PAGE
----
The Park/Neutral switch (if you have an A/T) is in the center console below the transmission control lever. If you have a M/T, there's also a clutch switch. The Park/Neutral Switch is kind of a pain to get to. Since you're asking about this and also considering replacing the starter, I guess you haven't done any troubleshooting yet. The Haynes book's schematics are useless for the sedan - it's not covered except in areas where it's identical to the convertible or the coup. The Start Relay connections are different, as are the wire colors.
You said "The car starts when it wants to" - Mine went for months with the intermittent problem of delaying for several seconds with key in Start before the starter would run. Jiggling the transmission control lever had no effect. Finally (and fortunately at my home), it failed to start at all. Typically, if the starter is bad you'll still hear the solenoid clunking. If you don't, the solenoid could be blown but check the following first.
I must preface the following with my assumption that you have the sedan model, automatic transmission, a 4 cylinder engine and no anti-theft system.
Since the only service information I had was in the Haynes book, I had to trace this out by hand. There was no continuity from the starter relay coil to ground, which according to the Haynes schematics would have implicated the park/neutral switch. In my case, however, the park/neutral switch was fine. Contrary to the schematic, the relay coil isn't even connected to that switch. I found that if the battery is connected, the transmission is in Park or Neutral and the ignition switch is in Run or Start, there is continuity - apparently through an electronic switch somewhere like maybe in the PCM or the EATX.
First check Fuse #8 in the Power Distribution center.
Next, check the Starter Relay by swapping it with one of its identical neighbors. The Starter relay is the middle one in the group of 3 in the bottom row in the Power Distribution Center. The relays are shown in the Fuses section of the Owner's Manual.
If swapping relays doesn't fix the starter problem, try this: With the relay unplugged and key in Run, jump the relay contact terminals in the relay socket. The contact terminals are the larger ones in the middle, one above the other. Just short them together (NOT to ground!) with a piece of wire. If the starter runs and cranks the engine, then the starter's OK. This was my workaround for starting the car until I fixed it.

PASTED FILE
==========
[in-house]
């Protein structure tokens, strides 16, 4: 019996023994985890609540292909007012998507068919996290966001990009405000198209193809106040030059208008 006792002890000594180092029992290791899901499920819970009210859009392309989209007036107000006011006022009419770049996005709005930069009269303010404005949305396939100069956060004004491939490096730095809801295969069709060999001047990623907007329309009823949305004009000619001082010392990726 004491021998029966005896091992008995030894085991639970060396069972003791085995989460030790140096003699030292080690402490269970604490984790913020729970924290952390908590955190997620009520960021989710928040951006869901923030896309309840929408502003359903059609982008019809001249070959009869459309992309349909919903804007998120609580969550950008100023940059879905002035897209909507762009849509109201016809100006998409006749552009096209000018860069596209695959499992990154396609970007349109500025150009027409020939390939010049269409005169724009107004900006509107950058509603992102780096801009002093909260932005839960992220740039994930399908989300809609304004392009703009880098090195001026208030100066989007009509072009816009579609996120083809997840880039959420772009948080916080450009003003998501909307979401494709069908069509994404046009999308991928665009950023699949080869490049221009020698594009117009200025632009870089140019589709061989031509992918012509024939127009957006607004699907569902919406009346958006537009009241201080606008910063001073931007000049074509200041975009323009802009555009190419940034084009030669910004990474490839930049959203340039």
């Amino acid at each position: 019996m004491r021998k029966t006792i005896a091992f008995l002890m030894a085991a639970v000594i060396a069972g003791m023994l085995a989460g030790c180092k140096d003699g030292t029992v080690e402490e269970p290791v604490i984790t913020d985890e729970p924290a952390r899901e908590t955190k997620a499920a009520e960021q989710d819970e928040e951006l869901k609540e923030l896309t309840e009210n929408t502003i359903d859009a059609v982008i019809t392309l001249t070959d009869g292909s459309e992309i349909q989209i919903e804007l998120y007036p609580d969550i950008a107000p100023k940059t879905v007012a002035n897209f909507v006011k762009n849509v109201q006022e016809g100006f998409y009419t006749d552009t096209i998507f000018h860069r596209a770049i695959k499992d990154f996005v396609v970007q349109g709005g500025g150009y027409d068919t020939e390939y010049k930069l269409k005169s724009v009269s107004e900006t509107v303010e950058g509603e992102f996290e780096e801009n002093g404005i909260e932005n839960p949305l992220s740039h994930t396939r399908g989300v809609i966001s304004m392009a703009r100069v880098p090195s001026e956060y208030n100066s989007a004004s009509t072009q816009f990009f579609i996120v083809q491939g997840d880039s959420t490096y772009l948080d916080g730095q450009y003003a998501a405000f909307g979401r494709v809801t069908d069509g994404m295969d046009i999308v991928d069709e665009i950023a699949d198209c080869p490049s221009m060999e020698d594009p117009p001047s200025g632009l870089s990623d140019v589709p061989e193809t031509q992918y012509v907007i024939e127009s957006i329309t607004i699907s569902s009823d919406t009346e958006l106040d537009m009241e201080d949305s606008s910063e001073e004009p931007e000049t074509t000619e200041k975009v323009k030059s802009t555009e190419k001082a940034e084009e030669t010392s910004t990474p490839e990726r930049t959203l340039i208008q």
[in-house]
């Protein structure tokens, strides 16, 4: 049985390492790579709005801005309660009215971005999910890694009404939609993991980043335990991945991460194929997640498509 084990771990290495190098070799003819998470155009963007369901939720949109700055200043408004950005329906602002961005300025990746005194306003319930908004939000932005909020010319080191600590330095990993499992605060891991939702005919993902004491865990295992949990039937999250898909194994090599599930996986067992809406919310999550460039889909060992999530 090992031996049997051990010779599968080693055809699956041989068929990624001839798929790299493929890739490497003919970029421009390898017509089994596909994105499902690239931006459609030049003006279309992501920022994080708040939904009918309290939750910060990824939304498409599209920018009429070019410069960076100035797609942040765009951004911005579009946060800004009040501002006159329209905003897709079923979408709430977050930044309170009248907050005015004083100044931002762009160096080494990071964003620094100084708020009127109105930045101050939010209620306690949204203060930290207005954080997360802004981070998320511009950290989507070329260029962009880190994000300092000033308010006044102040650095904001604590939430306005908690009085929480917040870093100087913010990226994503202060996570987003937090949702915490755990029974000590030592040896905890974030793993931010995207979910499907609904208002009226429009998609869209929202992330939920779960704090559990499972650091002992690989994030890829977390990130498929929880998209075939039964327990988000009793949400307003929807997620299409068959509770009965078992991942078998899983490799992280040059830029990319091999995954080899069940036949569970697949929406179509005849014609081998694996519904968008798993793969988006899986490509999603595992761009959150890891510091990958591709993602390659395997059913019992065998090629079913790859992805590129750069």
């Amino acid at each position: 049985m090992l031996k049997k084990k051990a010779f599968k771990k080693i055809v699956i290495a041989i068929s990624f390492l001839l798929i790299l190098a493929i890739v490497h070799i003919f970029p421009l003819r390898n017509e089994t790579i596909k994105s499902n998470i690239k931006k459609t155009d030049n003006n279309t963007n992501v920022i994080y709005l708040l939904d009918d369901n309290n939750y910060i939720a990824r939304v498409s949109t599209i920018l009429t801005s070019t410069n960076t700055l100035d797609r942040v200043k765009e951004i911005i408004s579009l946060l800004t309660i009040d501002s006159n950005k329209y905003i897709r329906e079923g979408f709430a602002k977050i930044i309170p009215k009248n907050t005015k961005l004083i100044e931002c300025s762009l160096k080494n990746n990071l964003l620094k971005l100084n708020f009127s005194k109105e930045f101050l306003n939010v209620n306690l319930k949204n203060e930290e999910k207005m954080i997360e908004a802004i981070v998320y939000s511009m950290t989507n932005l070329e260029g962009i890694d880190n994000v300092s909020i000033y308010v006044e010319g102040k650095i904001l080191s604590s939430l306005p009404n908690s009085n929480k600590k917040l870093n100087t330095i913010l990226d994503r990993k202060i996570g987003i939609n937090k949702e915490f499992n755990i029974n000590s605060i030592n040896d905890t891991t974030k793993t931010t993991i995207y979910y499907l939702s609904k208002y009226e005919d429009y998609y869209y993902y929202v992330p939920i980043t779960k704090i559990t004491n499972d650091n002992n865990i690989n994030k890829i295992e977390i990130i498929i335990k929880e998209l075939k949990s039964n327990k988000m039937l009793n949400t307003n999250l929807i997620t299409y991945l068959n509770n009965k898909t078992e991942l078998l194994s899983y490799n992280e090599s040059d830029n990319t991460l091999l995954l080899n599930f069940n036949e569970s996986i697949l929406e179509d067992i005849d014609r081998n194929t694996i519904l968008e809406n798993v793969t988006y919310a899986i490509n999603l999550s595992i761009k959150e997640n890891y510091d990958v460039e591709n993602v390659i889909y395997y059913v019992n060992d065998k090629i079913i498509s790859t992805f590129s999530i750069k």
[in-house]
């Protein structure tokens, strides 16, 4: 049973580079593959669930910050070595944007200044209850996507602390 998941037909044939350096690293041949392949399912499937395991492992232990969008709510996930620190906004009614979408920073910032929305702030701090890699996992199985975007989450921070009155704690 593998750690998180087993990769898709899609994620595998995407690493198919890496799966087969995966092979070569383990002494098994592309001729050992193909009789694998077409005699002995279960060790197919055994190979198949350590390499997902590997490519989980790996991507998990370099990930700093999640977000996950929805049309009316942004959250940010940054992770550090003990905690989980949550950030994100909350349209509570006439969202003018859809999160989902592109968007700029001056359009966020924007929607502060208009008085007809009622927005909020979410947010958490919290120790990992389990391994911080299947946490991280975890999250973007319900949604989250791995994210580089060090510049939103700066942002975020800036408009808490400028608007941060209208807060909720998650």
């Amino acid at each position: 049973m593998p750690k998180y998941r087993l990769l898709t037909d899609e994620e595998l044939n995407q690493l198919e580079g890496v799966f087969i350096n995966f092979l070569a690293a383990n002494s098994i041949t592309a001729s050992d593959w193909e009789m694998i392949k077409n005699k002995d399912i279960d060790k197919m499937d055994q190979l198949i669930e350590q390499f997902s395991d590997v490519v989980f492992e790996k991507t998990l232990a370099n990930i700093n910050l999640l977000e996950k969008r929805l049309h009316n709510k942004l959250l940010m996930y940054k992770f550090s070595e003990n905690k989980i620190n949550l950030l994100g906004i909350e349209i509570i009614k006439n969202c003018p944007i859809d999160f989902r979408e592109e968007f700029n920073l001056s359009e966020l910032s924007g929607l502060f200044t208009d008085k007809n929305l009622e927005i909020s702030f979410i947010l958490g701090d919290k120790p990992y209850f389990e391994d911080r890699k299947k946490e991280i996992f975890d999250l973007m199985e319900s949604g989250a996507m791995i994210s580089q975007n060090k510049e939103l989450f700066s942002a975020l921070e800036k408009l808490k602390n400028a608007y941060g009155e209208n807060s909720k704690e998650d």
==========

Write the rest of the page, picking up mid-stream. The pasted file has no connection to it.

The relay coil terminals are the left and right terminals in the bottom row of the relay socket. Viewed from the front, the left one goes to the ignition switch and the right one goes to ground via either the Park/Neutral switch (for Coupe and Convertible) or some other path (for Sedan). Use a small bulb (NOT a brake light - too much current could damage an electronic switch. The relay coil only draws about 1/4 watt.) or a voltmeter (not a digital voltmeter - you need a meter that draws some current so it won't be fooled by a high resistance connection through dirty contacts). Check for voltage from the left coil terminal to ground with the key in Start, and for continuity to Ground at the right coil terminal with key in Run and transmission in Park. Measure from Battery + to the right coil terminal for this.
No voltage at the left coil terminal with key in Start implicates the ignition switch (that was my problem). No ground at the right coil terminal with key in Run or Start and transmission in Park implicates the Park/Neutral switch (or for the sedan, either that switch or something else, possibly the PCM). You'd have to check for this at the PCM or EATX terminals, something I haven't had to do and can't advise on.
There's also the ASD (auto-shutdown) relay - I don't know whether it affects the starter. It kills the ignition, fuel pump and fuel injectors when the PCM decides the engine has to be shut down. It's the second one in the top group of 4 in the Power Distribution Center. You can check just the relay itself by swapping it with one of its identical neighbors.